Thursday, September 27, 2012

Homemade Granola Bars

It's that time of year again when I start spending more time in the kitchen. It's finally cooled down to the point where I chop vegetables without sweating, let alone turn on the oven. And in an effort to get healthier, I've been trying to cook more vegetarian meals. This past week's new efforts included pasta puttanesca (I swapped anchovies for artichokes instead) and couscous with a hearty stew of chickpeas, spinach and mint from a Times recipe (garlic hot sauce is a very fine alternative to harissa).

But one of the recipes we've been tinkering with all summer is the homemade granola bar. It's quick and easy to make, and something you can eat every morning at the office, so it makes sense to keep coming back to it and trying to improve.

The original recipe is from The 4-Ingredient Vegan by my family's nutritionist, Maribeth Abrams. Check her out!

Preheat oven to 350. Convection ovens work great with these.


1 1/2 cups oatmeal
1/2 cup peanut butter
2/3 cup agave nectar
1 tbs flax seeds, ground
2 tbs coconut shavings
2 tbs hazelnuts
2 tbs chocolate chips
1 tbs brown rice flour
1 tbs organic soy flour
about 2 tbs water (however much you need to make the dough stick)


Mix all ingredients together in a bowl. Spread evenly on parchment paper. Bake at 350 for about 20 minutes. Let cool. Slice into bars.

I gotta say, the raw "dough" for this recipe is quite delicious -- and safer than cookie dough!

Wednesday, September 26, 2012

What to do with 16 Lobster Shells

Every year in Maine's Moody Beach, we have a big lobster dinner, outside. Everyone gets their own lobster, even the kids who are barely bigger than the sea bugs themselves. Then we are faced with a fairly awesome problem -- what are we going to do with all the shells?

In the past, we would throw them in a heap with leftover rubber bands and crumpled up napkins and toss it. But then someone pointed out the flavor waste and made lobster stock last year. She wasn't at the cottage for lobster dinner night this year, so Rob and I took it upon ourselves to see what we could do with the leftovers. I liked to think of it as an episode of Dinner: Impossible, only, you know -- not terrible.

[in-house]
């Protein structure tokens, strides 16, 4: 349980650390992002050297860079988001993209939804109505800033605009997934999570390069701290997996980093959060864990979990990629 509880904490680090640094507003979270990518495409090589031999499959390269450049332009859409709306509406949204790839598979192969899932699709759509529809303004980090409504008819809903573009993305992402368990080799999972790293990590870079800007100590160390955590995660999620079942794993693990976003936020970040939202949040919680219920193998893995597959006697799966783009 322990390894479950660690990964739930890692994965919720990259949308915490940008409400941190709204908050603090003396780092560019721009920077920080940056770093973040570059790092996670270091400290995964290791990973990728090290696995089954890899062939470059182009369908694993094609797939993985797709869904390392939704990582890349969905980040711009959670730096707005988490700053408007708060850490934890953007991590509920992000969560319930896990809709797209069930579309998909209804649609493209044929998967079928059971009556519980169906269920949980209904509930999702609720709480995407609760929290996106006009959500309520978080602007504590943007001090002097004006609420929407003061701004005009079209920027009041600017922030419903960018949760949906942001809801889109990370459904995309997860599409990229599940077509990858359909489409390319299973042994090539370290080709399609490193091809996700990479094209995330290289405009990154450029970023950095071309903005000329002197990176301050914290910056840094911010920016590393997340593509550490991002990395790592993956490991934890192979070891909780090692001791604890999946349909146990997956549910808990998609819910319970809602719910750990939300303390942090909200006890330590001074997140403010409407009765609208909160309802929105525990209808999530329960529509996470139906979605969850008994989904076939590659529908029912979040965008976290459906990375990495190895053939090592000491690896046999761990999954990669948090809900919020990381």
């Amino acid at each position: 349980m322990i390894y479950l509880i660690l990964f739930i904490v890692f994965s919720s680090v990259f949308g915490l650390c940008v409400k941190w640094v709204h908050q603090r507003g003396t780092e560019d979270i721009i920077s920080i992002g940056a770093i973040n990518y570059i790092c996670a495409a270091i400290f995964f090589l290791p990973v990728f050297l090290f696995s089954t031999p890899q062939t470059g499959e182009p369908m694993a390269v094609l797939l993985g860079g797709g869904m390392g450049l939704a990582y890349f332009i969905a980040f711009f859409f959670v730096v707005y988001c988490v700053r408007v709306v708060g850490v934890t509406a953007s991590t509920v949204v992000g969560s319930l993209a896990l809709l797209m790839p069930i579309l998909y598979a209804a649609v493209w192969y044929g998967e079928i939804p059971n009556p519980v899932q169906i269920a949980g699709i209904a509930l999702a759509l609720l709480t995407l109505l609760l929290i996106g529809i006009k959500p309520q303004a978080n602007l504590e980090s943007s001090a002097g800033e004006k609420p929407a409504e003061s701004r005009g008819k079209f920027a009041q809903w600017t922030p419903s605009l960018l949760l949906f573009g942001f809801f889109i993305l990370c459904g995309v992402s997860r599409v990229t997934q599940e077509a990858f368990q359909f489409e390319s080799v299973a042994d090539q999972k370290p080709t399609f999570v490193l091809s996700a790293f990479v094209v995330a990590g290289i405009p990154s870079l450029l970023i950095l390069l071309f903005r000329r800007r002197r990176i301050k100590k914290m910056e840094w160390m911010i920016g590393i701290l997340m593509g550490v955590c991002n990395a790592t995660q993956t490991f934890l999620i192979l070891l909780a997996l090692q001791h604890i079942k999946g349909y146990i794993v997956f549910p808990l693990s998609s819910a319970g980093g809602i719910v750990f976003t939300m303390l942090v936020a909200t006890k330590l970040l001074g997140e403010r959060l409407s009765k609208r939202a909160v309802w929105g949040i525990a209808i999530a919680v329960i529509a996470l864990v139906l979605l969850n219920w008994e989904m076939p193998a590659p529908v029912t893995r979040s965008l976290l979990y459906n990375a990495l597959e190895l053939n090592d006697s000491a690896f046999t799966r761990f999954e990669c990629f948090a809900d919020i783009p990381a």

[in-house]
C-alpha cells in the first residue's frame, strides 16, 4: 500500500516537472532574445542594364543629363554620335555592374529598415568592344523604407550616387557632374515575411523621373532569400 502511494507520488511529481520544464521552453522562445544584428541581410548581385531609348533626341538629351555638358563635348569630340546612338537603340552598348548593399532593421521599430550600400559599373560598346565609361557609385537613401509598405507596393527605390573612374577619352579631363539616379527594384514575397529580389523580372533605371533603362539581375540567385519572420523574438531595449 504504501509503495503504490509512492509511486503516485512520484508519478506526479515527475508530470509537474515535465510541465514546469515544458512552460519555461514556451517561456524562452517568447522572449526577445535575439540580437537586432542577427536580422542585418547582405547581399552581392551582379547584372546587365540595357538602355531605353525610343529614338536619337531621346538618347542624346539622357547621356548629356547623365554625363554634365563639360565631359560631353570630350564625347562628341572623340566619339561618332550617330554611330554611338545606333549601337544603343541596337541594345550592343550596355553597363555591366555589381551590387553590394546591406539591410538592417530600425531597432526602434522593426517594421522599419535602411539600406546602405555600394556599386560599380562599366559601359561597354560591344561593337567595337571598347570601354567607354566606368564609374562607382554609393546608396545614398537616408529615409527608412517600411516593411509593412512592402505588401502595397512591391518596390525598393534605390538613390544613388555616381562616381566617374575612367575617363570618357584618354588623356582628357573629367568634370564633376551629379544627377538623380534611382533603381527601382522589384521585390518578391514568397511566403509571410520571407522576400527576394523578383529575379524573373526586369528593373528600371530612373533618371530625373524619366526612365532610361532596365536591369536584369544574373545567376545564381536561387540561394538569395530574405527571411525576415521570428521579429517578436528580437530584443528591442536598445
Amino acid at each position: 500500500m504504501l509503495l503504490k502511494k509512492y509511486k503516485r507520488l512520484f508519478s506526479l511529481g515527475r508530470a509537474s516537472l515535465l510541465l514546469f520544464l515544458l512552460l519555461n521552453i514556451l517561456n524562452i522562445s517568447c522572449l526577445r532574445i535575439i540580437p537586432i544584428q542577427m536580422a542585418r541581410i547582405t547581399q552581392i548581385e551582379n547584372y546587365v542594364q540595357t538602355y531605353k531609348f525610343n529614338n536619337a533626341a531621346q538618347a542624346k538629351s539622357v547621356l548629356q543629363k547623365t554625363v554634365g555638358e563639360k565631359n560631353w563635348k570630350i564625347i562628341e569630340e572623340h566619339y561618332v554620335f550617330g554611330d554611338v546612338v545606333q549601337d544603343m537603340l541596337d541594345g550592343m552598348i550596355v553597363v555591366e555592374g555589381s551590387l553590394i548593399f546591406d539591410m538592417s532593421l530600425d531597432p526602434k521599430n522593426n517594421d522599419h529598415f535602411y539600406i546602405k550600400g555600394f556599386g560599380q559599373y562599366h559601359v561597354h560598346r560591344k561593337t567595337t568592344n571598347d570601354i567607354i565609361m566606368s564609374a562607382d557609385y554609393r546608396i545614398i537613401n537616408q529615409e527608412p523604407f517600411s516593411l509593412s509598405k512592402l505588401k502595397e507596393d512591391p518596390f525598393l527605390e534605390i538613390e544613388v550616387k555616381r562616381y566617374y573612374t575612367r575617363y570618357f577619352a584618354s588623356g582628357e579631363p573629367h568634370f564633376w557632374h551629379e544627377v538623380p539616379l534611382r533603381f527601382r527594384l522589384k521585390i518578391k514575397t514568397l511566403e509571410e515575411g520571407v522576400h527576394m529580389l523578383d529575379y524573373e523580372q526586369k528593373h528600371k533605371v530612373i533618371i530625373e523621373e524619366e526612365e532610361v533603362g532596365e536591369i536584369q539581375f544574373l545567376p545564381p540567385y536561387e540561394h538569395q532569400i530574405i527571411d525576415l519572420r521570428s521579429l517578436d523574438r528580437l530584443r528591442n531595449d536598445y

We did a bit of research on Epicurious and Chowhound trying to find a good lobster stock recipe, but a lot of the instructions we found called for two or three lobster shells. Ha! Instead of multiplying everything by eight, we just looked for similar techniques and ingredients, took what we liked and ran with it.

First comes the task of taking all the leftover meat and gills and tomalley and gristle out of the cavities. It's tempting to want to use the edible meaty parts -- like when the kids forgot about the entire second claw -- but its really best to concentrate on the simplicity of the shells for full flavor.

Drizzle with olive oil and bake the shells in the oven at 350 for 5-10 minutes to bring out the flavor of the shells.

Meanwhile, chop up the aromatics. For this many lobster shells, you need a lot of carrots, celery, garlic and shallots. Remember that this is an awesome problem and stop complaining about how all that chopping makes your hand crampy. 

Sautee the aromatics with olive oil until it smells like you want to stick your face in the stewpot. Then start adding the lobster bodies and mash them up as you go. A wooden spoon does alright. Watch for flying lobster parts.

Now add some herbs. I think the best greenery for lobster stock is a bit of thyme and lots of tarragon.

Now the liquid. We used water and a little white wine. Simmer as long as you can. We left it on the stovetop while we flew kites on the beach for a few hours. Let it cook down to a nice rich color. The fragrance should reach over to the next room.

The next part is kind of gross, so I didn't take pictures. I started to second guess the whole thing but it's always darkest before the dawn, right?

Scoop out your concoction, blend in the blender, and press through a cheesecloth. It sounds easy, but there will be so many little tiny shells threatening to rip holes right through the cloth. Just continue scooping, blending, sifting, and pressing. What comes out the other wide of the cloth, thankfully, won't look so goopy and brown.

There will be a lot of stock. Freeze what you can. We took most of it and used it as a base for fish stew. While it re-simmered, we added potatoes and whatever other veggies we could find around the cottage. If the corn wasn't so amazing this year, there might have been leftovers for the soup, but there wasn't.

Earlier in the day we'd headed to the store and picked out whatever looked fresh in the seafood department. We settled on some sea scallops, hake, and maybe some haddock. Chopped into generous chunks and dropped into the stew about 5 minutes before serving time, the fish was perfectly cooked and completely enveloped in rich lobstery deliciousness. We scooped out just enough for 16 bowls. We settled back outside for dinner. The lobster life cycle was complete.